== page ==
A few tips for the new mums and dads!
v As the babies have been weaning in large suspended aviaries they are used to their bowls of seed/pellets and veggies being located on the base of the aviary/cage. Could you please do the same for the first few weeks until the babies get used to their new environment.
v Each baby is sold fully weaned onto a mix of small parrot seed mix (also called peach face mix), assorted frozen veggies (home brand is fine --- but do not give onion), apple, corn cobs, silverbeet and celery. Make sure that the sunflower is ‘greystripe’ and not ‘black’. Frozen veggies do not need to be defrosted (or ‘zapped’ in the microwave) but placed in a shallow dish and taken out a few hours later when they have eaten their fill. Do not leave veggie mix more 24 hours in the cage.
v Please do not feed avocado, lettuce (too high in water content and can cause diarrhea), onion or chocolate (this also includes chocolate flavourings ie. Coco pops, milo etc)
v Please keep an eye on the wing clip of your baby. I always mention to new parents that, as youngsters, they grow fast and their wing can too --- so place a reminder on the calendar every month to check the wing and make sure that it is kept trimmed so that the baby doesn’t fly out the door when it gets a fright.
v All babies will go through a period of “teething” or “terrible twos” stage. Of course parrots don’t have teeth, but his is a stage when their beak is hardening and they’re learning to use it, and they may use it on you! It seems everything goes in their mouth. This stage happens soon after fledging, usually within the first few months that you bring a baby bird home. Be prepared with acceptable items for your bird to bite into: and offer those instead when your sweet baby reaches for your finger. Acceptable items include: small foot toys, small pieces of washed branches, small piece of millet spray, clean bottle cap, a button or round of zucchini.
v Please stay away from rope toys as the parrots can be very destructive and strands of string can get entwined around feed and necks. With rope perches (which are very popular) keep the string short as possible when it starts to unwind.
v All parrots moult every year (sometimes twice), during this period they can lose their tail and they have what looks like ‘stalks’ coming out of their head. Because they cannot scratch their own head you will have to do it for them --- and this will stimulate the new feathers to grow.
v If a baby parrot become stressed (ie. Suffers from fright – ie. – being chased by the dog!) it is essential that they are placed in a warm dark spot so that they can ‘de stress’. Sometimes they can be put them in their enclosure and covered up.
v When a baby gets sick the same applies for stress --- put them in a dark spot and covered up --- sometimes a chill will be too much for them. Never leave a baby several days to see ‘if it gets better’ because it is an inbuilt ‘wild’ feature in a parrot in that if they look sick then a predator will most likely kill them --- so too with handraised baby parrots --- when they look really sick they are really sick. So get to know your baby ---- when it doesn’t look right, is all fluffed up, not eating & /or has runny diarrhea then it is time for the vet. Please make sure that you take them an avian vet if at all possible.
v With regards to cockatoos, corellas etc, if newspaper has been placed on the base of the cage/enclosure then the newspaper print ink can get on the baby --- they are not dirty --- it may just mean that you should use wood shavings (not the one from cabinet makers but the wood shavings for horses from produce stores)/cat litter instead if you would like your baby to stay white!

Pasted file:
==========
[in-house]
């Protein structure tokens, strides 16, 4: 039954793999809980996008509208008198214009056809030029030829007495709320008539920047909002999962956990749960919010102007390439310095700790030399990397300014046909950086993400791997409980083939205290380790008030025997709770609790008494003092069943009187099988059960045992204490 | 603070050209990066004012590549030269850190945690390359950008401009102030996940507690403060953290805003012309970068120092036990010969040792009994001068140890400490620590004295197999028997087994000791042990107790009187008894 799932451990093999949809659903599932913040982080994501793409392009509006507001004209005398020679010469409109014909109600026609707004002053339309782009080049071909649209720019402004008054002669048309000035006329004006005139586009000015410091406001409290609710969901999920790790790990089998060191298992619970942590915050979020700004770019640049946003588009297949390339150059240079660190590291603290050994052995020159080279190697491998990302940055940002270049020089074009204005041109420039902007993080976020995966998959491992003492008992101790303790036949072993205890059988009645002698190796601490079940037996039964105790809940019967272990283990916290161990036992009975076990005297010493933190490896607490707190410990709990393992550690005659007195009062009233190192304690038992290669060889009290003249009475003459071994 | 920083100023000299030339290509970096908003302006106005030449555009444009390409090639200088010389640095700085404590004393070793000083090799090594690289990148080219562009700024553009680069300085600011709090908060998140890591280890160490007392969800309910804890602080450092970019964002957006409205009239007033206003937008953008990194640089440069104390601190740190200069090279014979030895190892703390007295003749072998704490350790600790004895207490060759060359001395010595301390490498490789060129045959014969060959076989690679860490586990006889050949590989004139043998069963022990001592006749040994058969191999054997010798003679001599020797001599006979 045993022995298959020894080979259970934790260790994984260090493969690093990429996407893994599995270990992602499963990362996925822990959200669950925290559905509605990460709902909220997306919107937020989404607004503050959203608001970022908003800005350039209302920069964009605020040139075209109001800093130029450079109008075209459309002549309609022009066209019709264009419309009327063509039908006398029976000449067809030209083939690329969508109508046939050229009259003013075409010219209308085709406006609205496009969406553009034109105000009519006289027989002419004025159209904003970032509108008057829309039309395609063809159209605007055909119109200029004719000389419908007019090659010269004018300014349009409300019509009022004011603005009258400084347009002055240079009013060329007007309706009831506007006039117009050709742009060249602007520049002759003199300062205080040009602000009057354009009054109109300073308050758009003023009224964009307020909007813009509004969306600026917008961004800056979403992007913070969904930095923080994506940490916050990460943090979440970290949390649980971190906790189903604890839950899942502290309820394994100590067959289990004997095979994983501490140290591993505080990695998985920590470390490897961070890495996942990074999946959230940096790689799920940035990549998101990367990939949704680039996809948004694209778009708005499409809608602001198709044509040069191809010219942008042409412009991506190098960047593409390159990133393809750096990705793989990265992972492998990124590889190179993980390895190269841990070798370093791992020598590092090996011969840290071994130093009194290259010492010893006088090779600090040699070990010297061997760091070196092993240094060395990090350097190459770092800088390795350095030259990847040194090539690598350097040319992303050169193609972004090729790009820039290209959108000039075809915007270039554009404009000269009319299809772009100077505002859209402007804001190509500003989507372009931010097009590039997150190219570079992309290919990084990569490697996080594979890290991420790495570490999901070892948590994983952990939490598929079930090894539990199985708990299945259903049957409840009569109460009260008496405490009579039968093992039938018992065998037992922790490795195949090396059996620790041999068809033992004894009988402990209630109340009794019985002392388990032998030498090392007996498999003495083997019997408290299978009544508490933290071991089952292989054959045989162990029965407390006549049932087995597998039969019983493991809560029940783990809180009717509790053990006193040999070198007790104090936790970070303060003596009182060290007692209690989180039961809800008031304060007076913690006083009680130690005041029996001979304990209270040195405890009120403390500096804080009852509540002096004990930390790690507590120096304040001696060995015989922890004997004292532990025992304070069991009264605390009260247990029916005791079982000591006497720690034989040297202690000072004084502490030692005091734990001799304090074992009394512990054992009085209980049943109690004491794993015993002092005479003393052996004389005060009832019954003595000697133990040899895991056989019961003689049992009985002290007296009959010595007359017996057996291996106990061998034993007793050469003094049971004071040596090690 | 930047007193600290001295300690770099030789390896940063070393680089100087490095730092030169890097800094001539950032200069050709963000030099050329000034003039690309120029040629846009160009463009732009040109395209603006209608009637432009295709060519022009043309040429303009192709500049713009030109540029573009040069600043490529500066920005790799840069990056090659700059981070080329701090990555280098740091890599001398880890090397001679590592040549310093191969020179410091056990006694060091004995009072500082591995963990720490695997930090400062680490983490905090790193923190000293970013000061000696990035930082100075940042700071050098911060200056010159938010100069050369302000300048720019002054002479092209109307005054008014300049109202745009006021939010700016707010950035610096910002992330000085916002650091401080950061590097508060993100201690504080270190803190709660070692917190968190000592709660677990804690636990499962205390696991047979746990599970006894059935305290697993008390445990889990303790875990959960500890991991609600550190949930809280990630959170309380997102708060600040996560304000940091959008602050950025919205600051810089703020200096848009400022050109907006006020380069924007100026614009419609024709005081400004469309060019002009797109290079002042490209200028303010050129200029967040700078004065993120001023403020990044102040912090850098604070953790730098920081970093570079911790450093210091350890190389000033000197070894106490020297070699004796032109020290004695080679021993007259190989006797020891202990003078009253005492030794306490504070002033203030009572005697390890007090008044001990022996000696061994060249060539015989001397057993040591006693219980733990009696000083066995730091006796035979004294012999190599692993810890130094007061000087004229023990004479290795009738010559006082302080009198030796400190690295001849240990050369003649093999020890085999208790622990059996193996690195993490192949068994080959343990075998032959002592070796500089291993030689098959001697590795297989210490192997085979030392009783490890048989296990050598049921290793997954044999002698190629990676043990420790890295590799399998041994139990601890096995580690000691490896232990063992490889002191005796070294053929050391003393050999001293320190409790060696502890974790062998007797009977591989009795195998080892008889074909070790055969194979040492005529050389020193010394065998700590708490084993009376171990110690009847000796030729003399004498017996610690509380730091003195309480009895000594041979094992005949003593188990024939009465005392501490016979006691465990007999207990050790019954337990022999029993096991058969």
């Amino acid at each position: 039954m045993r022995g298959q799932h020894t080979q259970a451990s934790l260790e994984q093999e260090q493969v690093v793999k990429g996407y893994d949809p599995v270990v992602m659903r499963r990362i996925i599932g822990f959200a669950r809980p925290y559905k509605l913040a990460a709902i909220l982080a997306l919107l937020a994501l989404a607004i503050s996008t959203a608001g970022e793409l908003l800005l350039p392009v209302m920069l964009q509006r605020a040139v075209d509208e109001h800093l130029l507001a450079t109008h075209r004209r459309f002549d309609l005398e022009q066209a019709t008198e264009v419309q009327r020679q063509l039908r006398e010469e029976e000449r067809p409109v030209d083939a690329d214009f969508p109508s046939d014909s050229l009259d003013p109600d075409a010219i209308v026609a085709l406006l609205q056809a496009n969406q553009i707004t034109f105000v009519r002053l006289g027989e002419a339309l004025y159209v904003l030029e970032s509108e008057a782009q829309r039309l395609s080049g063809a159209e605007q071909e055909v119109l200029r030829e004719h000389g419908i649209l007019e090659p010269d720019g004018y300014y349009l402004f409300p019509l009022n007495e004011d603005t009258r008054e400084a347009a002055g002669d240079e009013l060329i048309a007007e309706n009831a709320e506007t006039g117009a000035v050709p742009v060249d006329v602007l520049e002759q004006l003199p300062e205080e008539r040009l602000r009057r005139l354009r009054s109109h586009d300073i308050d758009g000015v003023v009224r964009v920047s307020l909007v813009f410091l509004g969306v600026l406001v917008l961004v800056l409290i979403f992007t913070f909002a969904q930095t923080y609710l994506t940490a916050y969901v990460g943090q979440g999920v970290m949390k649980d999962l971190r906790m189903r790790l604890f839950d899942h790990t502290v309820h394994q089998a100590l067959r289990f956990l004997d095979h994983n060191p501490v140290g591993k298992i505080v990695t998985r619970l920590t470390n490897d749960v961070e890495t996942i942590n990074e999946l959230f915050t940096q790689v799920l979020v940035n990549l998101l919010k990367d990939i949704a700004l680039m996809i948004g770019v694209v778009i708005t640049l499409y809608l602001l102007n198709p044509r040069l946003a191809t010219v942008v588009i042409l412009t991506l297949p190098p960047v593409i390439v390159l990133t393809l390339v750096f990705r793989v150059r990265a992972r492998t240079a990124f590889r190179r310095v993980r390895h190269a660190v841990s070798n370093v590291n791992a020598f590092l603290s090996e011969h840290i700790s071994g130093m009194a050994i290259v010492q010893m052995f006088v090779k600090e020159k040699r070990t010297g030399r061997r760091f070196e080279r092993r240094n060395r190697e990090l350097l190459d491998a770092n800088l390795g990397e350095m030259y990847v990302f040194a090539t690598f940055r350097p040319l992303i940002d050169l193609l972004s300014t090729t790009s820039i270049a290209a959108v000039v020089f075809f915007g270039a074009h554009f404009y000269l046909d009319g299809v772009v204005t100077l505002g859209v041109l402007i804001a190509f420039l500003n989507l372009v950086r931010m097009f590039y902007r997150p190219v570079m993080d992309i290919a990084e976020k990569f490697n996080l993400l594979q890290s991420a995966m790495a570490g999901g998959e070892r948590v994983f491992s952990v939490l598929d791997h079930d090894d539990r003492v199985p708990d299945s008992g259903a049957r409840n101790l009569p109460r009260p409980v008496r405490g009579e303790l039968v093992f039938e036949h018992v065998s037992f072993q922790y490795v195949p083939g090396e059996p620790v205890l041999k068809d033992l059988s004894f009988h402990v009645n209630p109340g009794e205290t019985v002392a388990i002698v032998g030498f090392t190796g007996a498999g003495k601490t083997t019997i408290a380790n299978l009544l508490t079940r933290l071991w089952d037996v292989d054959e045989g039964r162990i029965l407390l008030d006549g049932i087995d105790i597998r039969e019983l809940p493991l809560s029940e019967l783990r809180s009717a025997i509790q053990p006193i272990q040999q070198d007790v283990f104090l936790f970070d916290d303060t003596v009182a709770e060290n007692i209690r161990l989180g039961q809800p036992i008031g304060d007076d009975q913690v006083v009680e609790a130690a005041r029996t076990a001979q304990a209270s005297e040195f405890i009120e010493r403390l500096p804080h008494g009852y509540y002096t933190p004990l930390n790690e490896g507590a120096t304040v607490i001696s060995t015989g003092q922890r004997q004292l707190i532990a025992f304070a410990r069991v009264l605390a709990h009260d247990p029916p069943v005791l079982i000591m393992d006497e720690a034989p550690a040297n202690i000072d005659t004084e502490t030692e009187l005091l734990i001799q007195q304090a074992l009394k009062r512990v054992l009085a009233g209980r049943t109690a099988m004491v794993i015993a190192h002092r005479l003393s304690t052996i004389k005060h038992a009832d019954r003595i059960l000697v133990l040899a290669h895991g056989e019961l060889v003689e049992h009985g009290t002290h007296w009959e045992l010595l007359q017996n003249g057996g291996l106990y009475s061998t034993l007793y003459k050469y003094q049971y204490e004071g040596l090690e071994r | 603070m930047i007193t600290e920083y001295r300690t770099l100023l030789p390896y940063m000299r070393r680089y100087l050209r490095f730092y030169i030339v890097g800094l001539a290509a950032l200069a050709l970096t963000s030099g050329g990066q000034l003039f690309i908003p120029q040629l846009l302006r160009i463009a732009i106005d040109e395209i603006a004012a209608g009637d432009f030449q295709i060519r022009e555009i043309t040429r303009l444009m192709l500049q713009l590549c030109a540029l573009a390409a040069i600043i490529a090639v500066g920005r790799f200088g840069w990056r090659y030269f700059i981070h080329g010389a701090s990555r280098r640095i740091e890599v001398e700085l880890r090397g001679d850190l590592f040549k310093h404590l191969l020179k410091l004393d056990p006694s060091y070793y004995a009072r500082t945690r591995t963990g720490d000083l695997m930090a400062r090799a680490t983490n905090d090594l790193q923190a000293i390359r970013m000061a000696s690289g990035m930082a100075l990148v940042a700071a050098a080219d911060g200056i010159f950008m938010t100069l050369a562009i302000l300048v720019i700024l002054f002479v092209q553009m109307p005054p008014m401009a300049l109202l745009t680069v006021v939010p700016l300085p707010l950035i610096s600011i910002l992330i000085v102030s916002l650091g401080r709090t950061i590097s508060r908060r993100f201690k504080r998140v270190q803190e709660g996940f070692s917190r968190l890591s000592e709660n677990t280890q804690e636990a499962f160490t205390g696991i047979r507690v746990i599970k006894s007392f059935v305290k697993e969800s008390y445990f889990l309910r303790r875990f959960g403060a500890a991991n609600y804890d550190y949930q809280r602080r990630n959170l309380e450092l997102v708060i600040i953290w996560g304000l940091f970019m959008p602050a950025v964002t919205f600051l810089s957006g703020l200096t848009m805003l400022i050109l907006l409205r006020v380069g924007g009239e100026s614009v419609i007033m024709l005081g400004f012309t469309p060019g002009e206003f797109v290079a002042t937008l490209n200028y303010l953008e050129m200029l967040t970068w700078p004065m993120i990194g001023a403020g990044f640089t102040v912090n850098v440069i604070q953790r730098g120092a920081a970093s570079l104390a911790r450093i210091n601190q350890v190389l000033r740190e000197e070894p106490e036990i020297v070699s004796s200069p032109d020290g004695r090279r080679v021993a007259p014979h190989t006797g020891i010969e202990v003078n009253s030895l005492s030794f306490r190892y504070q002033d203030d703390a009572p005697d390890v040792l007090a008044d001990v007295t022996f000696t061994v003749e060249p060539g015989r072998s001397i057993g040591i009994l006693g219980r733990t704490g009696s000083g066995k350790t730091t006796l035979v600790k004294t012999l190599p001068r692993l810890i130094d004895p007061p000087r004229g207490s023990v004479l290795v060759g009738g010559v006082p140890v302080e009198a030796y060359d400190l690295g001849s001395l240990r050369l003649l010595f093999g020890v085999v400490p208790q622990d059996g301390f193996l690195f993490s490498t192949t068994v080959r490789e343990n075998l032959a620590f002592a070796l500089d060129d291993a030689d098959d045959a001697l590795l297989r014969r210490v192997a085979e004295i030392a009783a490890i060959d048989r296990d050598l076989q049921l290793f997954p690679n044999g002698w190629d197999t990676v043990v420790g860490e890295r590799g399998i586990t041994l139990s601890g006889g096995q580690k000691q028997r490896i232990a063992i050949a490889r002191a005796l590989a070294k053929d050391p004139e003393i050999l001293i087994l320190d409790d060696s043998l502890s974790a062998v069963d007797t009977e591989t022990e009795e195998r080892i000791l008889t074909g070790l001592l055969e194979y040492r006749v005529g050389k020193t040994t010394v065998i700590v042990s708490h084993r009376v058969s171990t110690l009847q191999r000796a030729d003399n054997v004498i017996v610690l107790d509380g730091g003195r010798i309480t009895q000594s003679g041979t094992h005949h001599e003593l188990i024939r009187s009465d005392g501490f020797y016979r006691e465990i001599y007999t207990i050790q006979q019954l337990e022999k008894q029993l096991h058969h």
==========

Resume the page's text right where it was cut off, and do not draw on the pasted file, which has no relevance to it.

v If a baby becomes aggressive try to find out what caused this behavior --- were they held too tight, was the baby tired and didn’t want to play etc. Babies are to be treated like 2 year old children – ie. Placed in a quiet corner for naughty behavior (placed in their cage and told to chill out for a while) when you go to get them out and they misbehave again then replace them back into their cage and cover them up. They will soon learn that they have to be well behaved if they want attention.
v Please put your baby to bed at a decent time --- the same time that you would put a child to bed (6-7pm) and cover them up. They will go to sleep and awake refreshed in the morning. If they are kept awake all night by loud partying --- you will have a parrot with a very sore head and not in a pleasant mood in the morning!!!
v Beaks and toenails shouldn’t need to be trimmed if the timber perches in their enclosure is made of natural timber with plenty of knots and bark. Do not use dowel (broom handles). Some people prefer the nails to be trimmed so that young children and older people can hold a parrot without scratches etc. Please get an avian vet to perform a nail trim!
v All babies need ‘settling in’ time. All babies take a while to get used to their new environment and all of their new surroundings. Larger parrots can take some weeks to work out that ‘it is going to be alright here’ --- they are very much like little humans! When you take your baby home on the first day make sure that they get to explore their new cage first as it can take a while for them to work out where their seed bowls, fruit bowls and water bowls are located. Once they feel comfortable then open the door and let the baby explore the area outside their cage. Sometimes they will try to fly so make sure you don’t lose track of them! You can also just pick them up and cuddle them --- they like to feel secure but make sure that you don’t squash them or confine them whilst holding them. Then it is a matter of training --- bribery works wonders! An ideal time for training birds to stay still is to sit them on your lap/knee while you are relaxing (TV time!).
Any other hassles, please give me a call or email.